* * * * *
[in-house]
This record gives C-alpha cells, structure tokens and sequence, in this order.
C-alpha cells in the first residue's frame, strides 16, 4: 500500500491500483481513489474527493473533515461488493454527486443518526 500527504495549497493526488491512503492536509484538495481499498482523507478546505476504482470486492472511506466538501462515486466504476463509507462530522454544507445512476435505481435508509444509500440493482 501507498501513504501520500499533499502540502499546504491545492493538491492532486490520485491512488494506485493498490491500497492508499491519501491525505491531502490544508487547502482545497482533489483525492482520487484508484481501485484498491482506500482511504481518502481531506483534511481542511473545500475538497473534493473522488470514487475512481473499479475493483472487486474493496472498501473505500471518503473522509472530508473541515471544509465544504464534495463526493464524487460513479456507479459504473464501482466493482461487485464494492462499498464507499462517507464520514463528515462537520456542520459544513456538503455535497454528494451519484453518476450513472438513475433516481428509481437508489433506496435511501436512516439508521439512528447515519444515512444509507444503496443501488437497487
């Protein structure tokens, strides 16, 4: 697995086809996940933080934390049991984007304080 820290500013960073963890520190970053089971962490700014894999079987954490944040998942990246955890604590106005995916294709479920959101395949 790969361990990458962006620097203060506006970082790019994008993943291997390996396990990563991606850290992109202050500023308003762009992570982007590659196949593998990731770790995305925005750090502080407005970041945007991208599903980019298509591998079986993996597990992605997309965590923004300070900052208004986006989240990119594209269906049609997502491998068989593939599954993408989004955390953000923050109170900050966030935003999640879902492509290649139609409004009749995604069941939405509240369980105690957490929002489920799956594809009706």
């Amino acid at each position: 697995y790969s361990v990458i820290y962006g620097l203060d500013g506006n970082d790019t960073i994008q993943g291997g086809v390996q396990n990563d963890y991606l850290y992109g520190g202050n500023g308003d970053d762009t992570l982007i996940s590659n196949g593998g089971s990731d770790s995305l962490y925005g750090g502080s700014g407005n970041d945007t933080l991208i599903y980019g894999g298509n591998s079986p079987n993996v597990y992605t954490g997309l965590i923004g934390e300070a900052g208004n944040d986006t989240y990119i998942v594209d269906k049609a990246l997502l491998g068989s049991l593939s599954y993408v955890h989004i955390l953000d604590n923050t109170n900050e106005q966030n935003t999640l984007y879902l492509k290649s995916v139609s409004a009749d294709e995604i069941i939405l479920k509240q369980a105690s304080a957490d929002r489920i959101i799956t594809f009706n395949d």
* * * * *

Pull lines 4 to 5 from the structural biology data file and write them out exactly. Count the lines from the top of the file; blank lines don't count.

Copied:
């Protein structure tokens, strides 16, 4: 697995086809996940933080934390049991984007304080 820290500013960073963890520190970053089971962490700014894999079987954490944040998942990246955890604590106005995916294709479920959101395949 790969361990990458962006620097203060506006970082790019994008993943291997390996396990990563991606850290992109202050500023308003762009992570982007590659196949593998990731770790995305925005750090502080407005970041945007991208599903980019298509591998079986993996597990992605997309965590923004300070900052208004986006989240990119594209269906049609997502491998068989593939599954993408989004955390953000923050109170900050966030935003999640879902492509290649139609409004009749995604069941939405509240369980105690957490929002489920799956594809009706």
């Amino acid at each position: 697995y790969s361990v990458i820290y962006g620097l203060d500013g506006n970082d790019t960073i994008q993943g291997g086809v390996q396990n990563d963890y991606l850290y992109g520190g202050n500023g308003d970053d762009t992570l982007i996940s590659n196949g593998g089971s990731d770790s995305l962490y925005g750090g502080s700014g407005n970041d945007t933080l991208i599903y980019g894999g298509n591998s079986p079987n993996v597990y992605t954490g997309l965590i923004g934390e300070a900052g208004n944040d986006t989240y990119i998942v594209d269906k049609a990246l997502l491998g068989s049991l593939s599954y993408v955890h989004i955390l953000d604590n923050t109170n900050e106005q966030n935003t999640l984007y879902l492509k290649s995916v139609s409004a009749d294709e995604i069941i939405l479920k509240q369980a105690s304080a957490d929002r489920i959101i799956t594809f009706n395949d």